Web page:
Hong Kong Generally Accepted Accounting Principles (GAAP) are standards and procedures that guide companies in compiling their general purpose financial statements. Compliance with GAAP is necessary if a company shares its financial statements beyond the company itself.

General Ledger

Businesses must record transactions in the general ledger, which should be categorized into specific accounts. This detailed record must adhere to specific standards and must comprise the following elements:

  1. Statement of Financial Position: This document depicts the financial condition of the business as of a particular date, typically the end of its financial year. It summarizes the company's financial situation.
  2. Statement of Comprehensive Income: This statement delineates the financial performance of the business over a specific period, usually the financial year. It illustrates the company's revenues, expenses, and net income (profit and loss statement).
  3. Statement of Changes in Equity: This statement elucidates the alterations in the owner's equity during the reporting period. It encompasses capital contributions, dividend disbursements, and retained earnings.
  4. Statement of Cash Flow: This statement furnishes details about the movement of cash into and out of the business throughout the reporting period. It categorizes cash flows from operational, investment, and financing activities.
  5. Notes to the Financial Statements: These supplementary notes offer further explanations and details regarding the information presented in the main statements.

Annual General Meeting

In Hong Kong, the annual general meeting (AGM) holds significant importance in the presentation and discussion of annual financial reports. The AGM must be convened within six months following the conclusion of the company's financial year. It serves as a platform for open and transparent communication between the company and its shareholders regarding financial matters.

During the AGM, shareholders are given the opportunity to inquire, express concerns, and seek clarification regarding the financial statements and overall company performance. The board of directors and management address these queries and furnish additional information. The audited annual financial statements, prepared in accordance with either HKFRS or International Financial Reporting Standards (IFRS), are presented to the shareholders at the AGM.

These financial statements comprise the balance sheet, income statement, cash flow statement, and accompanying notes, offering a comprehensive overview of the company's financial performance and standing.

Wait Until the End of the Year

You basically wait until the end of the year to deal with your accounting. It is fine if your company has very few financial transactions. But it is otherwise not a good idea. Why? simply because you will not remember in November what happened with your Hong Kong company in January.

Also, when you wait until the end of the year, the work will be done in a rush with little room for tax planning and optimization.

Solo Accounting Software

Once you realize that waiting until the end of the year is not a good option, you will be tempted to use accounting software to keep track of your accounting and bookkeeping all year long.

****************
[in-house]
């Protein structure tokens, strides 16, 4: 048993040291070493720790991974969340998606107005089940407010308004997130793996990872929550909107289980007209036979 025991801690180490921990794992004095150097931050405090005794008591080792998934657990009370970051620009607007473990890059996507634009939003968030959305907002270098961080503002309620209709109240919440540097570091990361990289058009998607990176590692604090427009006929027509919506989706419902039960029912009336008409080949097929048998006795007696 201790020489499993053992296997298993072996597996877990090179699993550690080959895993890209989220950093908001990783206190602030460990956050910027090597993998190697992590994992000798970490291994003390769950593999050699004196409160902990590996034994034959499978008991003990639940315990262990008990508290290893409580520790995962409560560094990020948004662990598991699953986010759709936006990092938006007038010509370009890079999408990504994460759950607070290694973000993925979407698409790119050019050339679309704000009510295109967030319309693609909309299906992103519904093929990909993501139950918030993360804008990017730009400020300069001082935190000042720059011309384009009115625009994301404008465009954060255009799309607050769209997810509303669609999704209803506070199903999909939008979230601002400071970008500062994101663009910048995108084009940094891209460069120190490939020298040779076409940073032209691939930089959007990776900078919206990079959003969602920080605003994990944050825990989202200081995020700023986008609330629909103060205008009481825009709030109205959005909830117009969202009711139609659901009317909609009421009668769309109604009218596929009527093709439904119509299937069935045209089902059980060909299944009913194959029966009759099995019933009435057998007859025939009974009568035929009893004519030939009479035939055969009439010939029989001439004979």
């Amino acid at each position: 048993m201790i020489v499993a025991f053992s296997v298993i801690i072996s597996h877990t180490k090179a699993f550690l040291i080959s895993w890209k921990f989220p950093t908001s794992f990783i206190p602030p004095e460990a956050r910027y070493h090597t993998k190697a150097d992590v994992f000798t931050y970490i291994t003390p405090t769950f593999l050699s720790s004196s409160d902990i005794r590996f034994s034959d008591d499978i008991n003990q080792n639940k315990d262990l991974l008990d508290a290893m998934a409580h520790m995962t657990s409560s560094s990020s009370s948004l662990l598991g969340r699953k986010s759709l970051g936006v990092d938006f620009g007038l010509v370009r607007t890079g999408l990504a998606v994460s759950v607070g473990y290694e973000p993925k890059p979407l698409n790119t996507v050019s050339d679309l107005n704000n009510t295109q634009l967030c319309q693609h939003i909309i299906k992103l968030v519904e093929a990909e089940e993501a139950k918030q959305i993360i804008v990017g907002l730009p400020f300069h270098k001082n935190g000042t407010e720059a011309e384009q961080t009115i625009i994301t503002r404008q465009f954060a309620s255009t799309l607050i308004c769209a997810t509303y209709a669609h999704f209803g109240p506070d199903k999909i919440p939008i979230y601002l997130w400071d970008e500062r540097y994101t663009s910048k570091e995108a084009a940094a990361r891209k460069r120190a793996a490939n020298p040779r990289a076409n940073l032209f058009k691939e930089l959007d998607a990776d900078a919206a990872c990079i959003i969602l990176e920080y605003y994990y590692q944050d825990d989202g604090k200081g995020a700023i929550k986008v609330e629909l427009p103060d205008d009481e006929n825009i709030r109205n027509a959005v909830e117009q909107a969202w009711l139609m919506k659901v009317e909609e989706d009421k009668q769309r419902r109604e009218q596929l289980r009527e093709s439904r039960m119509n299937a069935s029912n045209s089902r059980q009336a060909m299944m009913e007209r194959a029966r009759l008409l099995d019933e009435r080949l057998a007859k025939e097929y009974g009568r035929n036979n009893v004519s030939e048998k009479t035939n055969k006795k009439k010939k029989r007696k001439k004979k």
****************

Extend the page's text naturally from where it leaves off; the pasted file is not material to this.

Some companies use accounting and bookkeeping software to help them report and manage their own bookkeeping. Using this software smartly can make financial management easier, but it can't replace the expertise of an accountant.

That is a good idea, but these software programs can be complicated to use. As a result, you may end up spending a lot of time working just inputting your invoices and other records into the accounting software that you chose. Sometimes, your accountant will even tell you at the end of the year that you made mistakes using the software and that part of the work needs to be done again.

modern bookkeeping and accounting

Having Air Corporate for a Modern Bookkeeping and Accounting Service

Staying updated with regulations and tax requirements can be tough, and having skilled bookkeepers helps maintain accurate records and ensure compliance. This also allows you to focus on other business tasks.

Below are ways Air Corporate can effectively handle the bookkeeping and accounting for your Hong Kong company.

Monthly Bookkeeping and Accounting Packages

The idea is simple: we give you access to your own dedicated professional accountant, available for you each day, but without the trouble or cost of having an accountant in-house on your payroll.

When you use our service, your accountant will do many things to make your life easier: such as sending your invoices, matching your business's financial transactions with your bank statements, preparing your monthly expense reports, payroll and MPF filings if you have employees, and your financial statements.

All this is done using top-notch cloud accounting software that you can access anytime.

Communication with your accountant is easy through WhatsApp or email. And when any information or document regarding your accounting is missing, your accountant will simply chase you.

Tax Planning and Optimization

Finally, because accounting does not make much sense without looking at tax matters, our monthly accounting package includes two conference calls each year to help with your Hong Kong company's tax planning and optimization.

Do not look further if you want efficiency and peace of mind for your Hong Kong company bookkeeping and accounting.

Are you ready to let go of all the admin headaches? Switch to Air Corporate today and enjoy your freedom from admin.


Vivian Au

For many years, I worked at big accounting and company secretary firms in Hong Kong. I started Air Corporate to make the life of entrepreneurs and SMEs easy.

Vivian Au